Veterans team recovery integrative immersion process (Vet TRIIP): A qualitative evaluation of participation and impact

Dondee Maddox, Bob Deschner, Dottie Goodsun, M. Danet Lapiz-Bluhm

Research output: Contribution to journalArticlepeer-review

1 Scopus citations

Abstract

Introduction The Veterans Team Recovery Integrative Immersion Process (Vet TRIIP) is a short-term multi-modality complementary, integrative immersion program for veterans with chronic pain, post-traumatic stress, and related symptoms. Geared toward Veterans, active duty servicemembers, family members, and caregivers, Vet TRIIP aims to honor and empower them to create healthy, happy, and productive civilian lives. This study evaluates the program to determine its impact on the quality of life and ways to improve and develop Vet TRIIP. Materials and Methods In total, 14 clients participated in the qualitative review of the Vet TRIIP program in San Antonio. The participants were interviewed related to their reason for participating, their most bothersome symptoms and the effects of Vet TRIIP on those symptoms, service provided that is most and least appreciated, suggestions for improvement, and things learned from Vet TRIIP that helped them daily. Responses were analyzed for emerging themes. Results The main reasons for participating were physiological and psychological needs, social support, and curiosity to address their reported symptoms such as pain, stress/anxiety, and depression. Vet TRIIP reportedly improved their quality of life and decreased stress. The participants liked most the support of the Vet TRIIP staff and the interventions such as reiki and massage. Other participants did not like acupuncture. Participants suggested the addition of professional psychological services could be helpful. They reported that emotional freedom technique (EFT/tapping) and guided breathing were most useful in their daily lives. Each participant reported that Vet TRIIP was a positive experience that helped with their pain, anxiety, and stress management, providing an improvement in their quality of life. It also imparted an eye-opening experience to nontraditional non-pharmacological interventions for pain, anxiety, and stress. Conclusions Evaluative studies on organizations that support Veterans are useful to gauge the effectiveness and impact. Through this study, Veterans expressed perceived strengths and weaknesses of the program so further development and appropriate services will be provided. Similar studies on the impact of non-profit organizations are encouraged. Vet TRIIP significantly impacts the lives of many through stress and pain reduction, potentially preventing suicide.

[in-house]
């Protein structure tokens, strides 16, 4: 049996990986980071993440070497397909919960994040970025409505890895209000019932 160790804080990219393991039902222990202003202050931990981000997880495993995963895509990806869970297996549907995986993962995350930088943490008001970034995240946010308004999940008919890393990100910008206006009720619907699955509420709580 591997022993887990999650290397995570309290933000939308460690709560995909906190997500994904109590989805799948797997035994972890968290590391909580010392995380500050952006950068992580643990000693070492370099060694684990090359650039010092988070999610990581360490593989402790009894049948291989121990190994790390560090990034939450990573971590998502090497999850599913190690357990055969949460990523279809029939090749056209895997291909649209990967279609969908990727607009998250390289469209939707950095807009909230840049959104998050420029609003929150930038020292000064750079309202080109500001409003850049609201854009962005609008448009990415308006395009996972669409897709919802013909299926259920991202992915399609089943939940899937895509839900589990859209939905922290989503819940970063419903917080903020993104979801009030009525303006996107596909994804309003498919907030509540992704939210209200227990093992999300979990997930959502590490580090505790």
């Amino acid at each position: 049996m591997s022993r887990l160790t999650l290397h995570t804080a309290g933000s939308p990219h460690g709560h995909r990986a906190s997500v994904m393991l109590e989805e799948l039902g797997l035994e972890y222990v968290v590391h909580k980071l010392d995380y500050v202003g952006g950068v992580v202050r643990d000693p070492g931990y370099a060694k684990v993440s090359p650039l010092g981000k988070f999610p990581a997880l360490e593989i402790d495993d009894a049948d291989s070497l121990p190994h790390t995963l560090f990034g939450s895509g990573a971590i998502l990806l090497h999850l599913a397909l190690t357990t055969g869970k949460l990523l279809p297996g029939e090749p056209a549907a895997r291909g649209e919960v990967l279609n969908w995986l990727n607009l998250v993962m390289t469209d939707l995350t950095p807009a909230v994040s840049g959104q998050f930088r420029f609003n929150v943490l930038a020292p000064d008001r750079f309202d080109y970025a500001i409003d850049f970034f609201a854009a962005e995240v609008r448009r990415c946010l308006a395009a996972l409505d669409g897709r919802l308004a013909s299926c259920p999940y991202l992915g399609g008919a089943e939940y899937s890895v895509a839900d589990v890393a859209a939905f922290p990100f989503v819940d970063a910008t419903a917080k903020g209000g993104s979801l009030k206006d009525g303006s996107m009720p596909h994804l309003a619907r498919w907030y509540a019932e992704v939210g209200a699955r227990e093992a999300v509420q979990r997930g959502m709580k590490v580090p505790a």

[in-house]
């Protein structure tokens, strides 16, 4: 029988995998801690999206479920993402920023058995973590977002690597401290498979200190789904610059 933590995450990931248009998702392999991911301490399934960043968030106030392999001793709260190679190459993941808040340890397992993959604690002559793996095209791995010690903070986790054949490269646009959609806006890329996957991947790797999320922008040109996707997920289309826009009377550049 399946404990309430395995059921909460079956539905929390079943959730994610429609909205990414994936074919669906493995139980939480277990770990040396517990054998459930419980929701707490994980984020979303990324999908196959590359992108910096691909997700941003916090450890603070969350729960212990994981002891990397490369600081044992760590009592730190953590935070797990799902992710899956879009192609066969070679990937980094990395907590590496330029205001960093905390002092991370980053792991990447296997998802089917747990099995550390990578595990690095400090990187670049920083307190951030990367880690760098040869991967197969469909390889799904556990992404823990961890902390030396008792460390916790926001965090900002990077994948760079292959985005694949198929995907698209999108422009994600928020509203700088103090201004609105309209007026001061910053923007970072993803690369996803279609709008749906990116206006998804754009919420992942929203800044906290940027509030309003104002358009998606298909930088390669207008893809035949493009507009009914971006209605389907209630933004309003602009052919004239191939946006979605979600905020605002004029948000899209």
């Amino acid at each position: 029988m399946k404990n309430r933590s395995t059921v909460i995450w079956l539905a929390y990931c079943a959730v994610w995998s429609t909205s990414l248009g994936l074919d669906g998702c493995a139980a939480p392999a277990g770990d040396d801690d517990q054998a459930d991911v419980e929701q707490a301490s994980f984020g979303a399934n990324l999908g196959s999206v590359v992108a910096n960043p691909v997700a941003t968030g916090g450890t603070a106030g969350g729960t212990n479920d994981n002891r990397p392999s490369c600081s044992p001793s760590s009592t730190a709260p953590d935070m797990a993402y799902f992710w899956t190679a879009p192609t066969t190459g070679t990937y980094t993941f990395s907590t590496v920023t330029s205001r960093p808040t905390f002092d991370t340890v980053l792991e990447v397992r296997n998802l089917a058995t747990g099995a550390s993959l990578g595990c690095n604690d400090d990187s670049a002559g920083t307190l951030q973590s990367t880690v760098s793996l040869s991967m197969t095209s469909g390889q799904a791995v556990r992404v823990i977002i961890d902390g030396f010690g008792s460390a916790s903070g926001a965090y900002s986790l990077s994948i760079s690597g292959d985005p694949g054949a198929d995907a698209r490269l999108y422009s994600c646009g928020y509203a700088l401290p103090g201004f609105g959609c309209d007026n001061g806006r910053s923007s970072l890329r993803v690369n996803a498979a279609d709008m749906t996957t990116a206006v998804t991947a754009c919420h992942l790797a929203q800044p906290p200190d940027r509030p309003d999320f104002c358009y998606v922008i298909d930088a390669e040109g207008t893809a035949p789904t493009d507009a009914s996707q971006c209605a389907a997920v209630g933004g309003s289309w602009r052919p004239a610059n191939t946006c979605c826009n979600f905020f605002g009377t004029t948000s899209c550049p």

Original languageEnglish (US)
Pages (from-to)E1284-E1289
JournalMilitary medicine
Volume185
Issue number7-8
DOIs
StatePublished - Jul 1 2020
Externally publishedYes

ASJC Scopus subject areas

  • Public Health, Environmental and Occupational Health

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